10. Irena – have you actually seen a doctor or did you just get tested at some facility?

  11. *See* a doctor? How quaint (heh). No, I just got tested at one of those large test centers, and I got results by e-mail. And then I got a phone call from a lady from some epidemiological something or other, and she asked me about my symptoms, offered no particular advice, and just said that I should contact my doctor if I need a sick note (which I don’t right now, because I have a few vacation days left), and that I’m allowed to go out only if I need to go to a hospital and/or to receive a delivery. So, there’s that. I finally ended up calling my doctor (well, I don’t actually have one doctor; I go to this clinic, and I’m always seen by a different doctor). So, I called them, and they said they didn’t have anyone available (hehe), but they’ll call me tomorrow. Ultimately, I just want to ask them if I should take fever reducers and whether I should force myself to eat despite being nauseous. So… Will have to wait until tomorrow for an answer.

  12. Great. So, the one person who might be of help to you isn’t available but there’s resources for some bureaucrat to keep the database up-to-date. When are you allowed to leave the house? Do you have to return a negative test first?

  13. Simon: “So, the one person who might be of help to you isn’t available but there’s resources for some bureaucrat to keep the database up-to-date.”

    Pretty much. Anyway, the receptionist said a doctor would call me today, but it appears that this isn’t happening. Their Saturday hours are 8am-2pm, and she said a doctor would call between patients. Well, it’s 2:30, and no-one’s called. So, I guess no doctor.

    And see, I go to this fancy private clinic, with multiple buildings scattered around Prague, and I don’t know how many general practitioners. (I initially signed up with them – which you have to pay for, it’s not fully covered by insurance – because I couldn’t speak Czech and they could speak English. Well, I can speak Czech by now, but I just stuck with them because changing doctors is a hassle, and it’s not all *that* expensive.) And apparently, not a single one of those doctors is available for me. Also, they supposedly have a doctor available online 24/7, and I signed up for the service (took them more than 24 hours to send me a PIN, but never mind that now), and what do I get? “Danger: The Doctor Online service is now not available for you”(??). Right. I don’t know if it’s a technical issue or something else. But anyway, no doctor for me. Our secretary is going to be really happy if I can’t work even online next week (and it’s increasingly looking that way), and I can’t produce a sick note because my doctor is missing in action…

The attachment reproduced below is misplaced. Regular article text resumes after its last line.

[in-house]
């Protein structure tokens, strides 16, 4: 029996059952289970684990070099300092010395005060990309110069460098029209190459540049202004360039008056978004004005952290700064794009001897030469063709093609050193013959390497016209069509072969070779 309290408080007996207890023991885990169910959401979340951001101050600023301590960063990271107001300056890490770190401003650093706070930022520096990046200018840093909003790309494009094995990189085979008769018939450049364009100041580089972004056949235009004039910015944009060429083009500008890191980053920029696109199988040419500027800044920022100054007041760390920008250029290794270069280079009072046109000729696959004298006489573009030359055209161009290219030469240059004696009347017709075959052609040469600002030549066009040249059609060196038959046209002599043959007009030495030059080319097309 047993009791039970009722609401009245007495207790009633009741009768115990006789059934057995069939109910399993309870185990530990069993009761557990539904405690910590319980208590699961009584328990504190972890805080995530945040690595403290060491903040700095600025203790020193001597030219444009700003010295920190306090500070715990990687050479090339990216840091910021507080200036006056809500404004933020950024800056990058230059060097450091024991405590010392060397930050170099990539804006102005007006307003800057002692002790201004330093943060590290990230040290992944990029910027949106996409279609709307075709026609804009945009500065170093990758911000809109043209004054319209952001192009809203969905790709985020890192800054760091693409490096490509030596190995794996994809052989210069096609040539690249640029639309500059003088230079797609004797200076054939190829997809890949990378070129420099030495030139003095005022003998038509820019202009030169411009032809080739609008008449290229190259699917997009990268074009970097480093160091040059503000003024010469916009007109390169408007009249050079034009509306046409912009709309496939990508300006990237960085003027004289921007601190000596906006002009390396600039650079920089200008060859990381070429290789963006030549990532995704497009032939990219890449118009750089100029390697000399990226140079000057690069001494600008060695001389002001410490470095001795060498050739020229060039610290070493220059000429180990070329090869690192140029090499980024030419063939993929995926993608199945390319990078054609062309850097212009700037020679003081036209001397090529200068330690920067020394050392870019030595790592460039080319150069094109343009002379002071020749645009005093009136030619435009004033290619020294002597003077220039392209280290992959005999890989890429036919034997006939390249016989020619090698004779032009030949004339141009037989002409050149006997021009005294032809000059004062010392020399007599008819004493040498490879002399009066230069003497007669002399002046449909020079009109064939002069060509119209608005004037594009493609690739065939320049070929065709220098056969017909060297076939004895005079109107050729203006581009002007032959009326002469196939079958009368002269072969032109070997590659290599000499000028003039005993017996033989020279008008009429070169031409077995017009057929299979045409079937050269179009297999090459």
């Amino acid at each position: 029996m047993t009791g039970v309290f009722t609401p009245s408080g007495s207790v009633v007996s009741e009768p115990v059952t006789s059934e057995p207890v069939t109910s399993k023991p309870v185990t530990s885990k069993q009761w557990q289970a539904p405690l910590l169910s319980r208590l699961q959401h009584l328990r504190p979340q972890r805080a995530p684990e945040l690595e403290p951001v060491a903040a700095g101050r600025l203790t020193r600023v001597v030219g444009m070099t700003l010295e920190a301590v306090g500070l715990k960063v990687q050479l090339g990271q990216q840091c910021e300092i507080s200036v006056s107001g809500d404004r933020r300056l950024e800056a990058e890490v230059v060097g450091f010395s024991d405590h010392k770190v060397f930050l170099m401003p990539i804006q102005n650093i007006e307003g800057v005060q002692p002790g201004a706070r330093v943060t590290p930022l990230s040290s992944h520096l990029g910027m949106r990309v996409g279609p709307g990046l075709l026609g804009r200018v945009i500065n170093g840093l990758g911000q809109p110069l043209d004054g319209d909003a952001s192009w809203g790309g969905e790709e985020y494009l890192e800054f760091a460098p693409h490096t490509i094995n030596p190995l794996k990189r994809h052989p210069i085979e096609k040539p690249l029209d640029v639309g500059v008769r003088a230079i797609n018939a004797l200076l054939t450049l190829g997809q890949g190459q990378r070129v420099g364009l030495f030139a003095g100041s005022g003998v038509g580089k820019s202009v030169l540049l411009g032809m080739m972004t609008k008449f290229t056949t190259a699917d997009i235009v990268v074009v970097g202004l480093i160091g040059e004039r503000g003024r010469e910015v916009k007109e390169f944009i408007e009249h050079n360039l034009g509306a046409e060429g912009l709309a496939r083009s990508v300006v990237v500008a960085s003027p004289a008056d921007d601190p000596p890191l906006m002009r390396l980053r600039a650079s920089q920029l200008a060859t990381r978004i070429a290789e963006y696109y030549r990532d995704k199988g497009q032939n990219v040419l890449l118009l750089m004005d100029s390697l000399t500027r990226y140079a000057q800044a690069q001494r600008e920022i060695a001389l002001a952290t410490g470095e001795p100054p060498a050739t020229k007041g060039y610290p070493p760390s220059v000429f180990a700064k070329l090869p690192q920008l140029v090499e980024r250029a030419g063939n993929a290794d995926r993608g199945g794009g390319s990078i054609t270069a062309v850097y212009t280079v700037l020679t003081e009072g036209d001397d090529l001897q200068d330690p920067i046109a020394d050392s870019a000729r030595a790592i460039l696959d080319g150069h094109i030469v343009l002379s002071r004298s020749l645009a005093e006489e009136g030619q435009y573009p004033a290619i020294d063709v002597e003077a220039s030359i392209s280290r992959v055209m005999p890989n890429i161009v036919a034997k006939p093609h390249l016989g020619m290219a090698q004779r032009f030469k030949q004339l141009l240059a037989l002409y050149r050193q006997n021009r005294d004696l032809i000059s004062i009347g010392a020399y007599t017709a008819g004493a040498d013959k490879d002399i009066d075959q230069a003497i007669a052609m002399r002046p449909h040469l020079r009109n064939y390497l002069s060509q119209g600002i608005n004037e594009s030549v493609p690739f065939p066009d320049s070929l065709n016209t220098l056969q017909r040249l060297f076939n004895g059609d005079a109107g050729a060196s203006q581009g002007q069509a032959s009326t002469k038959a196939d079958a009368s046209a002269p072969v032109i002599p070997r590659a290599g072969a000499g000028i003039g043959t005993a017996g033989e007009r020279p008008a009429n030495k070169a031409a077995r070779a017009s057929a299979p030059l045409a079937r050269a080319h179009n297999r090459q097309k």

As for when I can go out: November 2, provided I’m completely symptom-free for three days prior to that. If that happens, I don’t need a PCR test (so said the epidemiologist lady). Right now, I’m way too sick to go anywhere anyway. But the good news is that my temperature has dropped below 38C, plus I managed to have breakfast (unlike yesterday).

  14. Who gets to decide that you’re symptom-free? You? I’ve heard that the situation with doctors is the same in Britain too. I thought they had all switched to online consultation anyway which, you would assume, would not affect availability. Of course, there’s a lot of things that are not available anymore.

  15. Yeah, I get to decide if I’m symptom-free. Which, as of right now, I’m most definitely not. 38.5C, as of a little while ago.

    I saw on the Czech Radio that there are some therapies available in hospitals (meant to reduce your chances of hospitalization). Except that you have to be sent there by your GP. And my GP (actually, the whole flock of them) is missing in action. I literally cannot get a 5 min phone consultation.

  16. Are you able to go to a standard doctor’s office or is that not one of the reasons to leave the house?

  17. Simon: “Are you able to go to a standard doctor’s office or is that not one of the reasons to leave the house?”

    Nope. I can only talk to my doctor on the phone or online. Can’t see them in person. I can only go to a hospital.

    It’s funny: the other day, the head of a major university hospital was lamenting the fact that the “unvaccinated” weren’t coming in for treatment after testing positive. Because apparently, these are precisely the people who simply don’t trust medicine, and so they call no-one until they can’t breathe. Right. Nothing to do with the fact that they didn’t bother to advertise these therapies (trying to increase “vaccination” rates, after all), and nothing to do with the fact that you can only get that therapy if your general practitioner sends you there, and that’s working oh-so-great, as we’ve seen.

Leave a Reply

Your email address will not be published. Required fields are marked *